$Now,&space;let's&space;combine&space;the&space;fractions:&space;$&space;\frac{1&space;+&space;\sin(\theta)}{\cos(\theta)}&space;=&space;7&space;$&space;Multiply&space;both&space;sides&space;by&space;$$&space;\cos(\theta)&space;$$:&space;$&space;1&space;+&space;\sin(\theta)&space;=&space;7&space;\cos(\theta)&space;$$

$Now,&space;let's&space;square&space;both&space;sides&space;to&space;eliminate&space;the&space;square&space;root:&space;$&space;(1&space;+&space;\sin(\theta))^2&space;=&space;(7&space;\cos(\theta))^2&space;$&space;$&space;1&space;+&space;2\sin(\theta)&space;+&space;\sin^2(\theta)&space;=&space;49&space;\cos^2(\theta)&space;$&space;$&space;1&space;+&space;2\sin(\theta)&space;+&space;\sin^2(\theta)&space;=&space;49(1&space;-&space;\sin^2(\theta))&space;$&space;$&space;1&space;+&space;2\sin(\theta)&space;+&space;\sin^2(\theta)&space;=&space;49&space;-&space;49\sin^2(\theta)&space;$&space;$&space;2\sin(\theta)&space;+&space;\sin^2(\theta)&space;+&space;49\sin^2(\theta)&space;=&space;49&space;-&space;1&space;$&space;$&space;50\sin^2(\theta)&space;+&space;2\sin(\theta)&space;-&space;48&space;=&space;0&space;$$

$Now,&space;this&space;is&space;a&space;quadratic&space;equation&space;in&space;terms&space;of&space;$$&space;\sin(\theta)&space;$$.&space;Let's&space;solve&space;it&space;using&space;the&space;quadratic&space;formula:&space;$&space;\sin(\theta)&space;=&space;\frac{-b&space;\pm&space;\sqrt{b^2&space;-&space;4ac}}{2a}&space;$&space;where&space;$$&space;a&space;=&space;50&space;$$,&space;$$&space;b&space;=&space;2&space;$$,&space;and&space;$$&space;c&space;=&space;-48&space;$$.&space;$&space;\sin(\theta)&space;=&space;\frac{-2&space;\pm&space;\sqrt{2^2&space;-&space;4&space;\cdot&space;50&space;\cdot&space;(-48)}}{2&space;\cdot&space;50}&space;$&space;$&space;\sin(\theta)&space;=&space;\frac{-2&space;\pm&space;\sqrt{4&space;+&space;9600}}{100}&space;$&space;$&space;\sin(\theta)&space;=&space;\frac{-2&space;\pm&space;\sqrt{9604}}{100}&space;$&space;$&space;\sin(\theta)&space;=&space;\frac{-2&space;\pm&space;98}{100}&space;$$

$Now,&space;we&space;have&space;two&space;possible&space;values&space;for&space;$$&space;\sin(\theta)&space;$$:&space;1.&space;$$&space;\sin(\theta)&space;=&space;\frac{-2&space;+&space;98}{100}&space;=&space;\frac{96}{100}&space;=&space;0.96&space;$$&space;2.&space;$$&space;\sin(\theta)&space;=&space;\frac{-2&space;-&space;98}{100}&space;=&space;\frac{-100}{100}&space;=&space;-1&space;$$&space;However,&space;$$&space;\sin(\theta)&space;$$&space;must&space;be&space;between&space;-1&space;and&space;1,&space;so&space;the&space;second&space;solution&space;is&space;extraneous.&space;Therefore,&space;$$&space;\sin(\theta)&space;=&space;0.96&space;$$.&space;Now,&space;we&space;can&space;find&space;$$&space;\cos(\theta)&space;$$&space;using&space;the&space;fact&space;that&space;$$&space;\sin^2(\theta)&space;+&space;\cos^2(\theta)&space;=&space;1&space;$$:&space;$&space;\cos^2(\theta)&space;=&space;1&space;-&space;\sin^2(\theta)&space;$&space;$&space;\cos^2(\theta)&space;=&space;1&space;-&space;0.96^2&space;$&space;$&space;\cos^2(\theta)&space;=&space;1&space;-&space;0.9216&space;$&space;$&space;\cos^2(\theta)&space;=&space;0.0784&space;$&space;$&space;\cos(\theta)&space;=&space;\pm&space;\sqrt{0.0784}&space;$&space;$&space;\cos(\theta)&space;=&space;\pm&space;0.28&space;$$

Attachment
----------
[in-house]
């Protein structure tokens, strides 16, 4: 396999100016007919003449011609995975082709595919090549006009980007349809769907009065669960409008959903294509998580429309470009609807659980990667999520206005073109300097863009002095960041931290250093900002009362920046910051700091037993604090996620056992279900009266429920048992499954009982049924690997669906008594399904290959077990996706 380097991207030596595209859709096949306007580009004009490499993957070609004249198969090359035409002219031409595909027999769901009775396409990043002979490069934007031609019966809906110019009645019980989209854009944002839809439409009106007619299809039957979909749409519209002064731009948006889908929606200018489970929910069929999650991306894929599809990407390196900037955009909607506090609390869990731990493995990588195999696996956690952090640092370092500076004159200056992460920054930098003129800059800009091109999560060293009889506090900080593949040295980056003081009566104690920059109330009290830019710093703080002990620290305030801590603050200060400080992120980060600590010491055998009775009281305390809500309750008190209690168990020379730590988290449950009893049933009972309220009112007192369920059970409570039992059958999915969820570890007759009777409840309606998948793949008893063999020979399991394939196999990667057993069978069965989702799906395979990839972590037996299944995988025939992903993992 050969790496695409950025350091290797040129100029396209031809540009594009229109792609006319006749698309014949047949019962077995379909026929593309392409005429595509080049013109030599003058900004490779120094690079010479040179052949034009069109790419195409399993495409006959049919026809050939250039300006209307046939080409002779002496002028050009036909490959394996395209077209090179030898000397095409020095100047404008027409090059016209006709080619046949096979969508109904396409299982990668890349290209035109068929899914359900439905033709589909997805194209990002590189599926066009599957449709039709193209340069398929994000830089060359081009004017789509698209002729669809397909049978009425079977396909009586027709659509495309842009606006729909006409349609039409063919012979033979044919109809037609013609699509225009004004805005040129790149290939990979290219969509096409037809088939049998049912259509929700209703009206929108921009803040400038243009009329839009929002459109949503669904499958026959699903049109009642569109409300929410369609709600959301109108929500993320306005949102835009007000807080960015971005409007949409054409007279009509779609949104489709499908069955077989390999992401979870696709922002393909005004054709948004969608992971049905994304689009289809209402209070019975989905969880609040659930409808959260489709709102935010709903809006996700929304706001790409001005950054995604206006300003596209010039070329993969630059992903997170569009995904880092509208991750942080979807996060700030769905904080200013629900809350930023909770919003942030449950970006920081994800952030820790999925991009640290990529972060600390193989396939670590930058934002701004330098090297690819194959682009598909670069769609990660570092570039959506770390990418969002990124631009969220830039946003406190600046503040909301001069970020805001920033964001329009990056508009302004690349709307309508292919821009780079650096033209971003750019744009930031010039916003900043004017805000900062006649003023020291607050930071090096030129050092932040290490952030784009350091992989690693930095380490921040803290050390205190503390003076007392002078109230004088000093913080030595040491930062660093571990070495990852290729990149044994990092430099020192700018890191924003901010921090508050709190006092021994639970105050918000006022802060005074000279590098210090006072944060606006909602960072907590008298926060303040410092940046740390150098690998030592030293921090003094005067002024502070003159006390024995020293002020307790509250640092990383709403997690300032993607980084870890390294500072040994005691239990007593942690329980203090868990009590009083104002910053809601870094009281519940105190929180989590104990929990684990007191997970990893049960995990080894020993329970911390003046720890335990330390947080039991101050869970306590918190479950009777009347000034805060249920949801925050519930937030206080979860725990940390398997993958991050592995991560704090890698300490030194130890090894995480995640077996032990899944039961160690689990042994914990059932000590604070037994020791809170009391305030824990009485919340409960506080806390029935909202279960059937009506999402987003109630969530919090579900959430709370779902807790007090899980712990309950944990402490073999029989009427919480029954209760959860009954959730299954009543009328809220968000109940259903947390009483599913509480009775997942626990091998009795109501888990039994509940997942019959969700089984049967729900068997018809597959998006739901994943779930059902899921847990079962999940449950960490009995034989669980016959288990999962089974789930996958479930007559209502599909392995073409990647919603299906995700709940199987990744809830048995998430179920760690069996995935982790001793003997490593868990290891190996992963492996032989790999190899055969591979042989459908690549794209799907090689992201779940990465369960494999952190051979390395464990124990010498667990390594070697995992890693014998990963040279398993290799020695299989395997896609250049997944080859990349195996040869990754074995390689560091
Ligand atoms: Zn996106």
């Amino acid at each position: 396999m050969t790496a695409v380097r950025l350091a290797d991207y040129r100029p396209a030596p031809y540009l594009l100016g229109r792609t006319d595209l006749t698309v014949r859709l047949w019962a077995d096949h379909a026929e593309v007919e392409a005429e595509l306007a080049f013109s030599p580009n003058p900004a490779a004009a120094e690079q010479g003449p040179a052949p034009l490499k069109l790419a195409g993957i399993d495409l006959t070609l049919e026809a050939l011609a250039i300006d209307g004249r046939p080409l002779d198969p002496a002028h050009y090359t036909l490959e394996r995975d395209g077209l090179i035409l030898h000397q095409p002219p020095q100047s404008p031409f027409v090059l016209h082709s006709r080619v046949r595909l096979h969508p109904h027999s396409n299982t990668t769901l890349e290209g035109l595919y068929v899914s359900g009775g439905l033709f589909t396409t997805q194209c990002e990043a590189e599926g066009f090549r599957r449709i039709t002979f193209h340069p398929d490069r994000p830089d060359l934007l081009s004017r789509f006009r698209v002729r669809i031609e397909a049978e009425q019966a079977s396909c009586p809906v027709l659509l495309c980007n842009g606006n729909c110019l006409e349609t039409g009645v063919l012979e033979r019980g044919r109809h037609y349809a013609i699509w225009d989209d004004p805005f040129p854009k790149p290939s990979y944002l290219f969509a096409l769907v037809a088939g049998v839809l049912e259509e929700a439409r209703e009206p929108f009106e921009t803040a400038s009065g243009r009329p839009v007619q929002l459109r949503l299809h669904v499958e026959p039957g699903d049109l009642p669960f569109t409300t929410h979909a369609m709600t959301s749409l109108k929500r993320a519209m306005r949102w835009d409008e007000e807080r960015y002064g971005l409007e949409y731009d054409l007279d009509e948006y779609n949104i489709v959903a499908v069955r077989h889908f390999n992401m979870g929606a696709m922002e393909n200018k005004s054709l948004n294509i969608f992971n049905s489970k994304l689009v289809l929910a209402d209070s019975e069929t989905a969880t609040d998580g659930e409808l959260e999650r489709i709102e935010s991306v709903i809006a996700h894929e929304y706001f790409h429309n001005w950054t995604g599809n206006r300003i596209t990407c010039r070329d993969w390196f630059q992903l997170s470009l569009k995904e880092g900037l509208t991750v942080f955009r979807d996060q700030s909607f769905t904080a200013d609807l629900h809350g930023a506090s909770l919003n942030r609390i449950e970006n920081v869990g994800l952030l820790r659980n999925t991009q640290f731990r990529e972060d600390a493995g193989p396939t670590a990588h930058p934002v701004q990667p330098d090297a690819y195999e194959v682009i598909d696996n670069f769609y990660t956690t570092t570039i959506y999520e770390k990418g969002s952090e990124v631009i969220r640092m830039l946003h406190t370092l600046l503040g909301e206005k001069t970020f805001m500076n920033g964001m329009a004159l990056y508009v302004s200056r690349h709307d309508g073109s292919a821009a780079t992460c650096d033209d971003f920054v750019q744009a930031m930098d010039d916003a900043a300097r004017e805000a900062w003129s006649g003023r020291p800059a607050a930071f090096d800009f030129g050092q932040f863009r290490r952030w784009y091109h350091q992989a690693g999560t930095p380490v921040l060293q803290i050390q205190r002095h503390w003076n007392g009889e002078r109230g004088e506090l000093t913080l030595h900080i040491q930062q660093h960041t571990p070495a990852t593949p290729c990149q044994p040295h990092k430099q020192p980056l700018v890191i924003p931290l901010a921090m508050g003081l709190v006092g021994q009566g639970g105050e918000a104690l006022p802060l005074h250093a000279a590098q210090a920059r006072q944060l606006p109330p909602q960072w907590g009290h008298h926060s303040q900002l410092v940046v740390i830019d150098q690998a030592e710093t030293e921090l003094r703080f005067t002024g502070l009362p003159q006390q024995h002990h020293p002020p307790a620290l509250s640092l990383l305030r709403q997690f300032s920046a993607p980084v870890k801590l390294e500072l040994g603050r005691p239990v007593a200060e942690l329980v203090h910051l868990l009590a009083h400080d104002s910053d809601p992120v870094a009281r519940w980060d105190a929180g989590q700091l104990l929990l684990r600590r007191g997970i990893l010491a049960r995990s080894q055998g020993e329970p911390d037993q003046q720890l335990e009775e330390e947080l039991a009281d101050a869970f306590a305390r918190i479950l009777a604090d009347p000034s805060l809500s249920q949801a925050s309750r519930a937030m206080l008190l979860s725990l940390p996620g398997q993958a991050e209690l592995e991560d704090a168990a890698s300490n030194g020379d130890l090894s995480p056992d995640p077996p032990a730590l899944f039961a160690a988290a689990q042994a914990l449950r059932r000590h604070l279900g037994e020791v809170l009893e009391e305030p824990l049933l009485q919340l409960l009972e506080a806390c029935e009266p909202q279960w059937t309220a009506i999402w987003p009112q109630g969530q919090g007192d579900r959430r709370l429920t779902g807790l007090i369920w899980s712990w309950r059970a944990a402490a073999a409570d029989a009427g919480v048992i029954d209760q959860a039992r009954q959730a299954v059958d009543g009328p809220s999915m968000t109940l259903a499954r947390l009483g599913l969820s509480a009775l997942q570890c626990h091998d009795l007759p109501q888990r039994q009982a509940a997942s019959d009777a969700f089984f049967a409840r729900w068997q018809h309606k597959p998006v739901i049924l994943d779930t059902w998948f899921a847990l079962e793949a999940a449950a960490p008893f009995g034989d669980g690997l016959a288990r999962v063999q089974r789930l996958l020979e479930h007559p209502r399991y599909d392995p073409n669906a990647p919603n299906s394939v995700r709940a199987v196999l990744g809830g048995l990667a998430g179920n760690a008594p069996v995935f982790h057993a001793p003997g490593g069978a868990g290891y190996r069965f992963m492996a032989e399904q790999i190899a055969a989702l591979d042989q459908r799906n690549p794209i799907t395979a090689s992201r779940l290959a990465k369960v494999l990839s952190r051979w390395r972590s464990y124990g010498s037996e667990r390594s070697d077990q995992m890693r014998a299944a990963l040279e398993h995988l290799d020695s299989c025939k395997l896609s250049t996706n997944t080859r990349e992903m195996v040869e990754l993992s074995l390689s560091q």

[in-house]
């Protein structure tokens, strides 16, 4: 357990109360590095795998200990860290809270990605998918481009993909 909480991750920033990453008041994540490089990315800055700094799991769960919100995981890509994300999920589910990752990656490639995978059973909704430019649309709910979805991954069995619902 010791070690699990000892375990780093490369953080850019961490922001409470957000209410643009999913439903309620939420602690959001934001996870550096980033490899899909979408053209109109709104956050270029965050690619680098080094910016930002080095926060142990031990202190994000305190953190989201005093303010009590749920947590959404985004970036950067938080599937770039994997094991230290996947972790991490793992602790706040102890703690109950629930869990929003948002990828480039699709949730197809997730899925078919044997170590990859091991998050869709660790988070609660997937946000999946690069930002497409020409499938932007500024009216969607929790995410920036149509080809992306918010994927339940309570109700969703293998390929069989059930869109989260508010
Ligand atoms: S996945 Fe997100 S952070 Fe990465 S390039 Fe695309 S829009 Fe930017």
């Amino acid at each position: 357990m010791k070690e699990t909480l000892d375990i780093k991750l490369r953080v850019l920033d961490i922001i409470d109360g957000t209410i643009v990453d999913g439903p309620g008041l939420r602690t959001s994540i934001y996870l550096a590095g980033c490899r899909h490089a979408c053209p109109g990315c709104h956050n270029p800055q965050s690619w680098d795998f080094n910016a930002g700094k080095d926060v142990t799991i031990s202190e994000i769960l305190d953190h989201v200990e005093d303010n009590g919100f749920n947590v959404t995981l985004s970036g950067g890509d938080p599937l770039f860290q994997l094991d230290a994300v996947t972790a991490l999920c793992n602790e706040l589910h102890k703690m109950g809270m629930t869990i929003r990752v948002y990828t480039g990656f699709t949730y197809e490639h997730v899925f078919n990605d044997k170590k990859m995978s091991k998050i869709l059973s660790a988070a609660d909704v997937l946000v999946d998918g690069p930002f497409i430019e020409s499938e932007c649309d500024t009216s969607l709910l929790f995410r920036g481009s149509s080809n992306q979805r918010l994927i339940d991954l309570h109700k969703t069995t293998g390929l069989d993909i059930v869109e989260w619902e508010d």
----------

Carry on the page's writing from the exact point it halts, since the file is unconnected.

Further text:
$Since&space;$$&space;\sec(\theta)&space;=&space;\frac{1}{\cos(\theta)}&space;$$&space;and&space;$$&space;\tan(\theta)&space;=&space;\frac{\sin(\theta)}{\cos(\theta)}&space;$$,&space;we&space;can&space;compute&space;them:&space;$&space;\sec(\theta)&space;=&space;\frac{1}{0.28}&space;=&space;\frac{100}{28}&space;=&space;\frac{25}{7}&space;$&space;$&space;\tan(\theta)&space;=&space;\frac{0.96}{0.28}&space;\approx&space;3.428&space;$&space;Finally,&space;we&space;can&space;find&space;$$&space;\sec(\theta)&space;-&space;\tan(\theta)&space;$$:&space;$&space;\sec(\theta)&space;-&space;\tan(\theta)&space;=&space;\frac{25}{7}&space;-&space;3.428&space;=&space;\frac{25}{7}&space;-&space;\frac{240}{70}&space;=&space;\frac{25}{7}&space;-&space;\frac{120}{35}&space;=&space;\frac{25&space;\times&space;10&space;-&space;120}{7&space;\times&space;10}&space;=&space;\frac{130&space;-&space;120}{70}&space;=&space;\frac{10}{70}&space;=&space;\frac{1}{7}&space;$&space;So,&space;$$&space;\sec(\theta)&space;-&space;\tan(\theta)&space;=&space;\frac{1}{7}&space;$$.$

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Answered on 17 Apr

Sadika

Given:tan⁡(θ)+cot⁡(θ)=5 We need to find the value of: read more

Given:tan⁡(θ)+cot⁡(θ)=5

We need to find the value of:
$$&space;\tan^2(\theta)&space;+&space;\cot^2(\theta)&space;$&space;We&space;know&space;that:&space;$&space;\cot(\theta)&space;=&space;\frac{1}{\tan(\theta)}&space;$&space;Let's&space;rewrite&space;the&space;given&space;equation&space;in&space;terms&space;of&space;only&space;$$&space;\tan(\theta)&space;$$:&space;$&space;\tan(\theta)&space;+&space;\frac{1}{\tan(\theta)}&space;=&space;5&space;$&space;Multiplying&space;both&space;sides&space;by&space;$$&space;\tan(\theta)&space;$$:&space;$&space;\tan^2(\theta)&space;+&space;1&space;=&space;5\tan(\theta)&space;$$